There have been 7 volumes of Supergirl, and Kara has starred in 5 of them. (The other two were the Matrix Supergirl of the early-mid-nineties, and the Linda Danvers Supergirl of the late-mid-nineties.) She also starred in Supergirl: Being Super, and Supergirl: Cosmic Adventures in the 8th Grade.




An unlikely pair, to be sure, but each has seen quite a number of solo series. Billy starred in two volumes of Shazam!, Captain Marvel Adventures, Shazam! The New Beginning, Billy Batson and the Magic of Shazam!, both a graphic novel and an ongoing series entitled The Power of Shazam!, The Trials of Shazam!, and Shazam!: The Monster Society of Evil. Deadman, meanwhile, has many titles to his name, but in a manner consistent with his eternally cycling nature, none have lasted very long. There’s 5 volumes of Deadman, Deadman: Dark Mansion of Forbidden Love, Deadman: Dead Again, Deadman: Exorcism, and Deadman: Love After Death.


10: LOBO


The Main Man is also the second-most prolific solo book launcher in the DC Universe apart from the JL10. This is mainly due to the fact that for most of Lobo’s history, he’s had a predilection for publication in fits of starts and stops. There’s 3 eponymous volumes, and then such colorful titles as Lobo’s Back, Lobo Unbound, A Contract on Gawd, Death and Taxes, Highway to Hell, Infanticide, and Unamerican Gladiators.


Which brings us to our number one spot, the character with the most solo titles under these hyper-specific criteria:




Let’s count ‘em off: SIX solo volumes, THREE origin stories- The Longbow Hunters, The Golden Year, Year One- and TWO tie-in digital titles to TV’s Arrow! But Ollie himself will tell you it’s not about how many shots you take, but how many make their mark.







Reaganfan78 asks:


“Has Tarzan ever appeared in DC comics before? [If so,] what comic was he in? Thank you.”


Tarzan is often mistakenly categorized with public domain characters like Sherlock Holmes, the Three Musketeers, or Robin Hood. The reason for this misconception is twofold: first, because the character has been around since 1912, a lot of the earliest Tarzan stories have fallen into the public domain, but this is not true of the character himself. Second, like many public domain characters, it’s easy to find Tarzan stories under any number of seemingly unrelated publishers and film studios. In truth, though, the Tarzan trademark is still controlled by Edgar Rice Burroughs, Inc, a holding company incorporated by the original author to maintain the rights to his original creations such as Tarzan and John Carter of Mars. Any time a publisher wants to do a Tarzan story and use that name, they have to go to Edgar Rice Burroughs, Inc. for the rights to do so, which has fostered some rather interesting history for the character across the entire comic book industry.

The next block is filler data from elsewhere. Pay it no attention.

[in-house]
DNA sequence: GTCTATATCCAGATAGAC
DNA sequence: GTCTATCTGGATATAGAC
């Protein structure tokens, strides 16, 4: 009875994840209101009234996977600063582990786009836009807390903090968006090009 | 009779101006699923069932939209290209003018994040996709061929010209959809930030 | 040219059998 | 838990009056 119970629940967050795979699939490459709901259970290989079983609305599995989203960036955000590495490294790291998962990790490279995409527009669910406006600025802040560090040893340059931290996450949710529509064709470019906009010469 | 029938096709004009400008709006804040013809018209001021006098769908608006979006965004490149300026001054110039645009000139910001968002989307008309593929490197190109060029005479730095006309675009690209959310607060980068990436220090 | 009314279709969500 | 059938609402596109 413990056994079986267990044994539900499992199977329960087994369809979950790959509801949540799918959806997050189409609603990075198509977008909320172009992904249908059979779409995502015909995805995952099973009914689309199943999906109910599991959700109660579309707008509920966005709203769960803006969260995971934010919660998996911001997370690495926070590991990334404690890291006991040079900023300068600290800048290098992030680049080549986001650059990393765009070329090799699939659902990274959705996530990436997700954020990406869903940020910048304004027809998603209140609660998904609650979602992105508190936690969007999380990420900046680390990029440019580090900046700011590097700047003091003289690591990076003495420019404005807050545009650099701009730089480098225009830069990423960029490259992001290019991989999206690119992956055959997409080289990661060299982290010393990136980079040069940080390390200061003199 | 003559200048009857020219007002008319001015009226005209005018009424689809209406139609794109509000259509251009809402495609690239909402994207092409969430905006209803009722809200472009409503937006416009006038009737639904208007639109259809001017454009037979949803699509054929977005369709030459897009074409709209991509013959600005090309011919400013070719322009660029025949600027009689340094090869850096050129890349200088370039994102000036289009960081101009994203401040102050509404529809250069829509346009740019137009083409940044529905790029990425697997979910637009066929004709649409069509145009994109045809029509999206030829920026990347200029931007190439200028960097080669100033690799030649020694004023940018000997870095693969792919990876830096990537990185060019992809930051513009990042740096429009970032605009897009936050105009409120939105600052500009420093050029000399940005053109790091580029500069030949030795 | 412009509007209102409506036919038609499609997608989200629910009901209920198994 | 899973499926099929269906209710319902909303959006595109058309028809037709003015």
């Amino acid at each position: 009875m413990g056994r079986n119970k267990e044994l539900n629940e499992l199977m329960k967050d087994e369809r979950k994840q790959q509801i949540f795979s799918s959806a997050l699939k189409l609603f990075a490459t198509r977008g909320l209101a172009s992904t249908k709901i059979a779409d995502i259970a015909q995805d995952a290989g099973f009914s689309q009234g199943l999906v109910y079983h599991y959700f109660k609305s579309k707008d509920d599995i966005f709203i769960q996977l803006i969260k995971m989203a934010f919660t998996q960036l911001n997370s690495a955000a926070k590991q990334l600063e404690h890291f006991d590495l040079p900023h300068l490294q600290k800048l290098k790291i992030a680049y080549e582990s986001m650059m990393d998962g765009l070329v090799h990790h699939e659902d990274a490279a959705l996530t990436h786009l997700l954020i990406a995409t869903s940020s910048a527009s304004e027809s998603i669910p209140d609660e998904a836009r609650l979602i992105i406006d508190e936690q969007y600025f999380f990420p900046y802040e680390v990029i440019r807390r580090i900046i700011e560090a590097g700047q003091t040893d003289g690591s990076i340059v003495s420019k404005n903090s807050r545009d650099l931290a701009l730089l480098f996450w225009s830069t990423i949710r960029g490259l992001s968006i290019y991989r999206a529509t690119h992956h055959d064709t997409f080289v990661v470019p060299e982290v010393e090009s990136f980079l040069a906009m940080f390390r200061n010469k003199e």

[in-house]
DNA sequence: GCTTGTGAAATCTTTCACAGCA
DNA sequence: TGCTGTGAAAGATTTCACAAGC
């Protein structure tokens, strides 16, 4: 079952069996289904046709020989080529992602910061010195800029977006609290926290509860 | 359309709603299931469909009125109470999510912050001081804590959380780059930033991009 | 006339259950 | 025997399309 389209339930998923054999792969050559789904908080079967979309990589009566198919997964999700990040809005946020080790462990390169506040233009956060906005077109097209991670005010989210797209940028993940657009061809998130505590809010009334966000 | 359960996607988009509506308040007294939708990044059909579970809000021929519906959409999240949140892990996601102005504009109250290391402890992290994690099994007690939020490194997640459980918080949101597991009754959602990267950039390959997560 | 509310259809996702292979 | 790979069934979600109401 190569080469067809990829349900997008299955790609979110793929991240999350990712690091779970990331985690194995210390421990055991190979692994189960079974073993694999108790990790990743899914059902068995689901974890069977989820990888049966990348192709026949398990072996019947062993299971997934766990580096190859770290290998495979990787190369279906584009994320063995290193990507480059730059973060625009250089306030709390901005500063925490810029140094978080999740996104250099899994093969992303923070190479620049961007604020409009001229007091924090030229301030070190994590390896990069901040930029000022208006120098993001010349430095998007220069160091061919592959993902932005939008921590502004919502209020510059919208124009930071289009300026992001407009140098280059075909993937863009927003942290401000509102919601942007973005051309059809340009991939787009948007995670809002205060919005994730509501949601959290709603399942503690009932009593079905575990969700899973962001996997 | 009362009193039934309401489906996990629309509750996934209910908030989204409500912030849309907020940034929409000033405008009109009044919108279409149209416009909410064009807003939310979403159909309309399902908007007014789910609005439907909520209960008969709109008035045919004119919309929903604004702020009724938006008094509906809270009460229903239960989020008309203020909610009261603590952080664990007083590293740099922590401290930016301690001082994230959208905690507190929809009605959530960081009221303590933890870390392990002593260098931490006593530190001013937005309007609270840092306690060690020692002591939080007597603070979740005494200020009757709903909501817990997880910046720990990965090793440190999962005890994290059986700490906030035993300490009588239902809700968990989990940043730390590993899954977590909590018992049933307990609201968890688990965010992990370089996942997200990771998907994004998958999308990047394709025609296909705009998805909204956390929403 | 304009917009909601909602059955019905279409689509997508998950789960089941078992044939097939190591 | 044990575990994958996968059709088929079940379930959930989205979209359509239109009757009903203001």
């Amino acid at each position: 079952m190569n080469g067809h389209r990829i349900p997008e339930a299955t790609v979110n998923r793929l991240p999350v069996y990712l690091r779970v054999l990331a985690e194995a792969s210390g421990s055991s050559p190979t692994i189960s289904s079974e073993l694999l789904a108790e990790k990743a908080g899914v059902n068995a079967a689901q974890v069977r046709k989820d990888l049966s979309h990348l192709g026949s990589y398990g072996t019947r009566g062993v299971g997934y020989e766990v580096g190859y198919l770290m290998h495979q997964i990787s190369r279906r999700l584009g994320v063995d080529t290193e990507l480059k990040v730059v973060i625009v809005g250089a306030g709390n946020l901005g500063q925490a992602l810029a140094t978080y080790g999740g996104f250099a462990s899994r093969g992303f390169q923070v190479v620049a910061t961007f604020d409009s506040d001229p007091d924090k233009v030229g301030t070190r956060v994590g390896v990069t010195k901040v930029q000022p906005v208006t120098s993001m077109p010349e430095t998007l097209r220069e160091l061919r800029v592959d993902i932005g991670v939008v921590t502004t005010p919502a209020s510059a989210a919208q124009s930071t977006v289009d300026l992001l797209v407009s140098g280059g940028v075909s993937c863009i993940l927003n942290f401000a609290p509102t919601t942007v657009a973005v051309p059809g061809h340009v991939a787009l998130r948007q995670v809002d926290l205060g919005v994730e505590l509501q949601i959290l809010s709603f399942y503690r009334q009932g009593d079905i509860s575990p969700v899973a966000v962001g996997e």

Tarzan’s history in comic books goes back to 1947, when the rights to publish his adventures were acquired by Western Publishing. Western Publishing put out Tarzan stories through their partner Dell Comics until 1962, when they transferred the Tarzan comics to the purview of their own in-house comic book publishing division, Gold Key Comics.


As the Tarzan comics increased in popularity, Burroughs Inc. transferred the publishing rights to DC in 1972, who offered more widespread distribution opportunities for the series than Gold Key, allowing them to push the series to international markets. Between 1972 and 1977, DC published issues #207-258 of the ongoing series, with art by the legendary Joe Kubert. Indeed, many Kubert aficionados consider this DC run on Tarzan to be some of his finest work. After DC’s partnership with Burroughs Inc. lapsed, that original Tarzan run finished out its twilight years at Marvel.


In the 1990s, the Tarzan comic rights were awarded to Dark Horse. And while other publishers have borrowed him for a title or two since that point, Dark Horse remains Tarzan’s primary comic publishers to this day. But friendly relations between Dark Horse and DC have allowed Tarzan to appear in a couple of crossover titles between the two publishers. Both of these are “Elseworlds” style stories which feature a team-up between Tarzan and one of the World’s Finest. First, in 1999’s Batman/Tarzan: Claws of the Cat-Woman, Tarzan joins forces with a Golden Age style Batman to help a cat-worshipping society in the jungles of Africa. Then, 2001’s Superman/Tarzan: Sons of the Jungle follows the tried and true Elseworlds premise of “What if Superman’s rocket landed somewhere else?” In this version of the story, Lord Greystoke- the man we know as Tarzan- was never stranded in the jungle, and baby Kal-El’s rocket crashes there instead. The two very different heroes then meet in adulthood, and ultimately switch places like Prince and Pauper. Seek them out if you get the chance!


As for me, I’ll be signing off until this week, exploring the mysteries of the DC Universe on and off the clock. Join me next week for another round of startling revelations. To get in on the action, all you gotta do is ASK… THE QUESTION.



NOTE: The views and opinions expressed in this column are solely those of Alex Jaffe and do not necessarily reflect those of DC Entertainment or Warner Bros.